Lunar New Year Complicating PyeongChang Travel Plans

(ATR) Getting to the Winter Olympics has become a major obstacle for international travelers staying in Seoul.

(ATR) Getting to the Winter Olympics has become a major obstacle for international travelers staying in Seoul.

Dates for the 2018 Winter Olympics fall during the Korean Lunar New Year, known as Seollal, which runs from Feb. 14-18. During this time, Korean Rail expects a high demand for tickets and is allowing Korean residents to purchase tickets ahead of anyone else on the morning of Jan. 17, according to a report from the Korea Herald.

A Korail email passed along to Around the Rings shows that international travelers will be able to reserve one seat during Seollal beginning on the afternoon of Jan. 17, many hours after Korean residents. Korail’s email says there is no guarantee tickets will be available to purchase, and extra purchases can be made during an as yet to be determined special period.

This has concerned travelers, who already bought multi-day passes to ensure smooth travel from Seoul to the Olympics.

"I have tickets to nine different events during those days, and I really hope that I don't have issues getting from Seoul to the two different event locations," Oren Katzen, an Olympic traveler from the U.S. told ATR. "In general I feel that the communication about transportation has been lacking, but this takes the cake. If I had known about this beforehand, I would have probably scheduled my trip for the second week of the Olympics."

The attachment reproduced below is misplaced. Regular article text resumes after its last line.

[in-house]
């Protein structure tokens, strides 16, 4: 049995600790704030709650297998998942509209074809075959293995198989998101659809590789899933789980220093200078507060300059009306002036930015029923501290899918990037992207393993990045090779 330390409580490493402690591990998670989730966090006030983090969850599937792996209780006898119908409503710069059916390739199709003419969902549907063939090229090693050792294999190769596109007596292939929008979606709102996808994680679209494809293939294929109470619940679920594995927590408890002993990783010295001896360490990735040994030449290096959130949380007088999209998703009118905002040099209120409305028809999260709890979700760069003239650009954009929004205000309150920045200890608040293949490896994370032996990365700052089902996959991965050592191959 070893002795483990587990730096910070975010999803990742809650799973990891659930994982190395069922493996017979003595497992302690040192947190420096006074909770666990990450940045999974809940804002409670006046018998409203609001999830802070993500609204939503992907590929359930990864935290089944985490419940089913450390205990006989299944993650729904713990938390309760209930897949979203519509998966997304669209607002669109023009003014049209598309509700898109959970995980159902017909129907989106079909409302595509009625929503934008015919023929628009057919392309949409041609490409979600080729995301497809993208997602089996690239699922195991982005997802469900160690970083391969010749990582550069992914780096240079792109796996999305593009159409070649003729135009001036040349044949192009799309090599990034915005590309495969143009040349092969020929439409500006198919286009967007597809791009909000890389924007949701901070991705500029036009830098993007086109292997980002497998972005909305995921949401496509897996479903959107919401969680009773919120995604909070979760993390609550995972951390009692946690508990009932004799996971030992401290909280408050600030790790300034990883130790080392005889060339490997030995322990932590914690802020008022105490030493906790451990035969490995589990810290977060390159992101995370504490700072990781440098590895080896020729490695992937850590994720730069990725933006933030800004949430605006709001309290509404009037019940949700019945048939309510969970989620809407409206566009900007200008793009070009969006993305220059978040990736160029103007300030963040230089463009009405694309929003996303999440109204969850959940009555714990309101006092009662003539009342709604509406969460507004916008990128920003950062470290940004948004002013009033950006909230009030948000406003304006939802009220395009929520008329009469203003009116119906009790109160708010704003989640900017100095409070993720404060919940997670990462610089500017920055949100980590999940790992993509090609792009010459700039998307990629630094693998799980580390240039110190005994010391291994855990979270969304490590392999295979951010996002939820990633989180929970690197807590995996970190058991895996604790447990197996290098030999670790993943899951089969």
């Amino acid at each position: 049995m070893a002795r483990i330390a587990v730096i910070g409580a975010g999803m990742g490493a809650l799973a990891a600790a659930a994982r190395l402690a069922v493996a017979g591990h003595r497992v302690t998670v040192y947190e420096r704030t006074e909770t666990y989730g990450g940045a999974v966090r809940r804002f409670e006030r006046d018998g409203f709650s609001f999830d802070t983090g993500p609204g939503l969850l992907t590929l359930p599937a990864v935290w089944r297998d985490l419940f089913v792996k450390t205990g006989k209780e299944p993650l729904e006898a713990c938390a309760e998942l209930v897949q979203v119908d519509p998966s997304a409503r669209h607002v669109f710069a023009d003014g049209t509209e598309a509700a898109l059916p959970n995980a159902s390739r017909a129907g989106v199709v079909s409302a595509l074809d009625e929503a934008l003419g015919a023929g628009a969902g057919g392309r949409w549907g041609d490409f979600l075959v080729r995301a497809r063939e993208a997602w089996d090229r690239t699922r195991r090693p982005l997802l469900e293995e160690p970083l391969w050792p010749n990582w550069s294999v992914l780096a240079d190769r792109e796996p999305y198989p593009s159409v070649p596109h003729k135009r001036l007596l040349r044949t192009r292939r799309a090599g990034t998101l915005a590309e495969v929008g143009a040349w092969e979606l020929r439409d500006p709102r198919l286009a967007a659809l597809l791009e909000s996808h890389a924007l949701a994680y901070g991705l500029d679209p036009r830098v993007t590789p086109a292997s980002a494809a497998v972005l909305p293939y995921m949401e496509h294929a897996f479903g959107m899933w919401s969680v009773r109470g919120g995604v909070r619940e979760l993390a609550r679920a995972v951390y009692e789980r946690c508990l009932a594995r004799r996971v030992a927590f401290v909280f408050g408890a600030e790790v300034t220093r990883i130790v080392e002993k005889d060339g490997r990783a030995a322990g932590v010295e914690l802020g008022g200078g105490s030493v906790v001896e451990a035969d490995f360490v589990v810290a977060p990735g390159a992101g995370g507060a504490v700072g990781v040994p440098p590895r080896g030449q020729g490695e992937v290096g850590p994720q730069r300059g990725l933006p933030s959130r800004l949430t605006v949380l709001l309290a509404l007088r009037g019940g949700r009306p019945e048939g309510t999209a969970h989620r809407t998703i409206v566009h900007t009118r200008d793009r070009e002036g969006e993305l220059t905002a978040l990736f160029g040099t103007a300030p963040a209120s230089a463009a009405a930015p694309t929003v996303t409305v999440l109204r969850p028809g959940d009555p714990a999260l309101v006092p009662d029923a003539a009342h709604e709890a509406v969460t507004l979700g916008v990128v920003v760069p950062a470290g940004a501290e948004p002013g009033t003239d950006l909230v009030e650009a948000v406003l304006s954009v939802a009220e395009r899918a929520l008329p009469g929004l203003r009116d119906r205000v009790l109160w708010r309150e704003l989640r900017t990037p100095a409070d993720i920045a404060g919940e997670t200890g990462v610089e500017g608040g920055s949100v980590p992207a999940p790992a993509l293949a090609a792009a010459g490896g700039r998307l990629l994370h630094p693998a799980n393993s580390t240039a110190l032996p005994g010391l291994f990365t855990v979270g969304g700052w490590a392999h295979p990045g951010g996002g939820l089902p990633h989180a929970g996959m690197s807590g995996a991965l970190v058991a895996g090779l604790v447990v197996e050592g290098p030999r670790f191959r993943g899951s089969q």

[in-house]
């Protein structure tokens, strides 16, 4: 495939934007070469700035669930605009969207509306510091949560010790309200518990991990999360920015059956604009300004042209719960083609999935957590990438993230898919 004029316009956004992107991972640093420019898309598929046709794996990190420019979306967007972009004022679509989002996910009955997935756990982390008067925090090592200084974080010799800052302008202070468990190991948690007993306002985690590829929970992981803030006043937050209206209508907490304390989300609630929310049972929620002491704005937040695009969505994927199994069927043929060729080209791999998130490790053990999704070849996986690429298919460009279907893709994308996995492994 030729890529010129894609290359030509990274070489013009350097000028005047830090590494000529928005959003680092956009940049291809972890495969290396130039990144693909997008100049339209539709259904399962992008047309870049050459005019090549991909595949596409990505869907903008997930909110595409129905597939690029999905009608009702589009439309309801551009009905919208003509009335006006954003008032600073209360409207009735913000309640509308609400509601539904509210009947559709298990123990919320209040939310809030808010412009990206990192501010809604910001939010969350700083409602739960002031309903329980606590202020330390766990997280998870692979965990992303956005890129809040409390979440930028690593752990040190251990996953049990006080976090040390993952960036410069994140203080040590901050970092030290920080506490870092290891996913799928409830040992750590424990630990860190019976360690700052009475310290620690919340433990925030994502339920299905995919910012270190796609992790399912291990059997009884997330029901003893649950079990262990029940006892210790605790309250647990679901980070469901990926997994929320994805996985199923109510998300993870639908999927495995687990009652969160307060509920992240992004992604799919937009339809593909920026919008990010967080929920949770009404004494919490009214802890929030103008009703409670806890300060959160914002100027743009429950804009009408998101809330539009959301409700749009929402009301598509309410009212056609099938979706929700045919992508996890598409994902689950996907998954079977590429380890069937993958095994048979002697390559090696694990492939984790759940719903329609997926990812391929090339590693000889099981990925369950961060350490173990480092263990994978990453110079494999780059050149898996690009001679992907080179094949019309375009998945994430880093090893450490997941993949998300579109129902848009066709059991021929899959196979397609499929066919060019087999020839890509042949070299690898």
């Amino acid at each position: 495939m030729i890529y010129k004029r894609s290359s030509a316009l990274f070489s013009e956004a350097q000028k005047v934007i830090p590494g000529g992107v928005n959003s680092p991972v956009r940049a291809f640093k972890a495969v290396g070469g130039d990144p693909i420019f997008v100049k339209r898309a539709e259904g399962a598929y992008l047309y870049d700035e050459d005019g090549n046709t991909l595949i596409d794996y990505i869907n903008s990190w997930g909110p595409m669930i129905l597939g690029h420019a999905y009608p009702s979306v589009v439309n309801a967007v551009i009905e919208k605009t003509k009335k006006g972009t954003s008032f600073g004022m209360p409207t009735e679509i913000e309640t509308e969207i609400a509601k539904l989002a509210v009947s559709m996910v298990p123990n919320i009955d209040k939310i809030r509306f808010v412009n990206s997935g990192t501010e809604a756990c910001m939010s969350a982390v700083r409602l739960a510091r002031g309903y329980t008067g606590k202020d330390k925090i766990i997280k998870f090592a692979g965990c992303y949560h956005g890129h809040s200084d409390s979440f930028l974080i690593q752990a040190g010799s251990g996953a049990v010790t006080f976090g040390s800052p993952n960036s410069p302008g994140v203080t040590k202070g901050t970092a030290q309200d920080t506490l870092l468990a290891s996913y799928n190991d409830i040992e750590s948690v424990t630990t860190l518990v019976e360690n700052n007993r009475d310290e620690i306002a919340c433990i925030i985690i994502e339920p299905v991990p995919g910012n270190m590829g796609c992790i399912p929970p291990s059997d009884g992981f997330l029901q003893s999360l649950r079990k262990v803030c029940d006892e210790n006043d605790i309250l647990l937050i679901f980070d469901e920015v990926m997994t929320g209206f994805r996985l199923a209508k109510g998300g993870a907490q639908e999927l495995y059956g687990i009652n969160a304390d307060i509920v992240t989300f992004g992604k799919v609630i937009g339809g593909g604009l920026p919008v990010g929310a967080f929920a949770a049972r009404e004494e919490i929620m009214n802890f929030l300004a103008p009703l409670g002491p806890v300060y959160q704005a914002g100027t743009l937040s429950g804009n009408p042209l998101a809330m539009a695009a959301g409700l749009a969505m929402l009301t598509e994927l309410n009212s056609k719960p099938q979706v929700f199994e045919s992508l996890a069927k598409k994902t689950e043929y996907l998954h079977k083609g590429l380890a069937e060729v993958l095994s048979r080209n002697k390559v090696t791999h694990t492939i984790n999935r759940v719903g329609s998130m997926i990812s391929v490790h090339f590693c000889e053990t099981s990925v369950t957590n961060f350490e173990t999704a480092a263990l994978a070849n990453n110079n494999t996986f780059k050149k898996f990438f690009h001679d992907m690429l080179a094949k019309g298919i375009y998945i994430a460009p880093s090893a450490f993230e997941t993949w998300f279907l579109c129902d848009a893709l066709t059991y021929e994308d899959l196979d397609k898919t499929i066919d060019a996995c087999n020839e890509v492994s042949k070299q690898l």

A spokesperson for PyeongChang 2018 said Korail’s practices are not out of line with policies in years past, but all questions should be referred to them. Attempts to contact Korail were unsuccessful. The PyeongChang spokesperson did say if organizers would be eligible to receive other forms of transportation if they are shut out of train tickets.

Kyung Soo Lee, general manager of tourism and distribution at Korail, told the Korea Herald that consumers will be able to secure tickets, but likely without assigned seats. To do so customers must go to rail stations the day of travel and purchase standing room tickets, if any are available.

"Of course it may still be difficult to get a standing ticket depending on the situation, but there will be 51 trains going to Gangneung each day, at 20-minute intervals," Lee said. "Even if you cannot get a ticket for the time you need, you can still take one 20 minutes later and watch the Games."

Still, with a lack of communication and organization for foreign tourists, Katzen says tourists should have been told about this when purchasing tickets. He says there are many others venting to social media sites Facebook and Reddit about the situation.

"I think what it comes down to is that thousands of foreigners have already spent thousands of dollars on plane tickets, accommodation, event tickets, and the KTX pass, only to find out that there is no guarantee that they will be able to get to the events," Katzen said.

"Even if we do manage to get standing room tickets by going to the train station and hoping (as Korail officially suggested we do), you'll end up with a train full of locals who get to sit and enjoy the comfort of having a reserved spot, and foreigners standing around. Paints a great image of hospitality and Olympic spirit."

Written by Aaron Bauer

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